JScript runs on almost all versions of pIE. As a rule, use the specifications for JScript version 1.1 and the IE 3.02 DOM to make an application accessible to most Pocket PC users. Please note that VBScript is not supported by the browser, and JScript support in pIE has its share of quirks. For example, pIE cannot spawn multiple browser windows—it uses a single window only. Script errors are also turned off by default.

Macromedia has created a Flash plug-in for pIE. This means that you can tailor Flash content, games, and applications specifically for the Pocket PC platform. The Flash MX Content Development Kit is a free download.

XML is generally supported in pIE thanks to the MSXML.DLL file. This component gives pIE roughly the same capabilities as Internet Explorer version 5.0, so you can directly view XML content using the familiar collapsible tree view. The only things lacking are data binding, backward compatibility with older MSXML functions, and access to certain CSS-related attributes.

Bandwidth, security, and offline browsing
Bandwidth is an important issue, since a segment of your audience may be accessing your Web site via WAN or dial-up. Throughput may be as little as 9 Kb per second on a wireless WAN. Also, remember that the user may be accessing a site at an Internet caf�/hotspot and paying a per-packet fee to view your content.

pIE supports SSL, NTLM, Clear Text, Client, and Passport authentications. This opens up the possibility of creating subscription-based services and m-commerce applications. The browser also has limited WAP support through Wireless Transport Layer Security (WTSL).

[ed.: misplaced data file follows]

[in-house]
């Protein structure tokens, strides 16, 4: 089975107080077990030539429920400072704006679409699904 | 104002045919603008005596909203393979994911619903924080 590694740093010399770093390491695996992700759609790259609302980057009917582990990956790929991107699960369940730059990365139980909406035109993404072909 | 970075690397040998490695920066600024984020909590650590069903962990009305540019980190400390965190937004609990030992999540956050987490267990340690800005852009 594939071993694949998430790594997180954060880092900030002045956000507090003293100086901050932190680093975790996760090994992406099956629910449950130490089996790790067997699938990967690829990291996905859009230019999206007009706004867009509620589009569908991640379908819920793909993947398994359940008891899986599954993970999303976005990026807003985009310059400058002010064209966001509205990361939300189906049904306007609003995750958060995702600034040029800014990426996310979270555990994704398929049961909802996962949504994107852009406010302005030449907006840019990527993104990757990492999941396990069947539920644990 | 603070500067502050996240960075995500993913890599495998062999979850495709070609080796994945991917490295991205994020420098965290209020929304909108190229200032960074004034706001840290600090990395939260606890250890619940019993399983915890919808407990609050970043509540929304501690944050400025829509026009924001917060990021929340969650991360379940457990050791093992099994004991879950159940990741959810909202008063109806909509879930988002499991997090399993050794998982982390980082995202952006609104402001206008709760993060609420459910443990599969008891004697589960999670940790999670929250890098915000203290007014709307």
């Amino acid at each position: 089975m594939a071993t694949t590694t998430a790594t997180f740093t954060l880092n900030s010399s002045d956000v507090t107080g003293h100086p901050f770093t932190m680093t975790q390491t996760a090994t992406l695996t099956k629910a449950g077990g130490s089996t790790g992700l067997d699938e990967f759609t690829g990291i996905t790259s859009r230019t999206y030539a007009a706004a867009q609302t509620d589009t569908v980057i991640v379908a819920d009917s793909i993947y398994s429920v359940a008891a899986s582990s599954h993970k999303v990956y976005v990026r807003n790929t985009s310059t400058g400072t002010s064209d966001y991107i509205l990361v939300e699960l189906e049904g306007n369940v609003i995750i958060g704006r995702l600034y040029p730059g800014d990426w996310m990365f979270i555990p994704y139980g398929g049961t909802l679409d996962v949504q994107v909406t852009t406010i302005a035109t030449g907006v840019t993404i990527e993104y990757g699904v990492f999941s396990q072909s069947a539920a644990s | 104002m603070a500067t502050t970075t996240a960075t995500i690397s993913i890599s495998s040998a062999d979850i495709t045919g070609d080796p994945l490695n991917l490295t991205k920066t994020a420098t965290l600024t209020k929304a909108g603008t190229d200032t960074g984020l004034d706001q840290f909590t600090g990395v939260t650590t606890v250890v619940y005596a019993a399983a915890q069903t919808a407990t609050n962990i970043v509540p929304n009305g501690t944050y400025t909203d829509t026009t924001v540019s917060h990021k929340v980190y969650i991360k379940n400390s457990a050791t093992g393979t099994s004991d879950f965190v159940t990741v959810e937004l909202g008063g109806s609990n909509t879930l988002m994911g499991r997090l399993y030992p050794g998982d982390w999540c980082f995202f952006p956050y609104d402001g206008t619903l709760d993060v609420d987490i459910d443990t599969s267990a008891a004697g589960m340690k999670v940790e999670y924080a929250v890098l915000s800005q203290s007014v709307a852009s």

Your users may want to view site content offline. Pocket IE has smart caching capabilities built in. Hyperlinks are not available in offline mode; therefore, keep them to a minimum on informational pages. Form posting also does not work in offline mode. Microsoft recommends that you use the mailto: command instead.

Mobile Web development
Many products and resources are available to help you build Pocket PC Web sites. The Pocket PC 2003 has a built-in Web server component. You can also download Pocket ASP Builder by iNetinfosoftsys, which includes a Microsoft HTTP Server and the .NET Compact Framework.

Microsoft offers a free, fully functional copy of Microsoft SQL Server 2000 Windows CE Edition for developing Web sites on the go.

Conclusion
As you can see, the specifications for creating Pocket PC-optimized Web sites are not too complicated. And if you don't own a Pocket PC, don't fret: You can have your very own development copy on your desktop by installing the Microsoft Pocket PC 2003 SDK. The emulated Windows CE has all the functionality of its handheld counterpart, which gives you a perfect environment to test your Web content.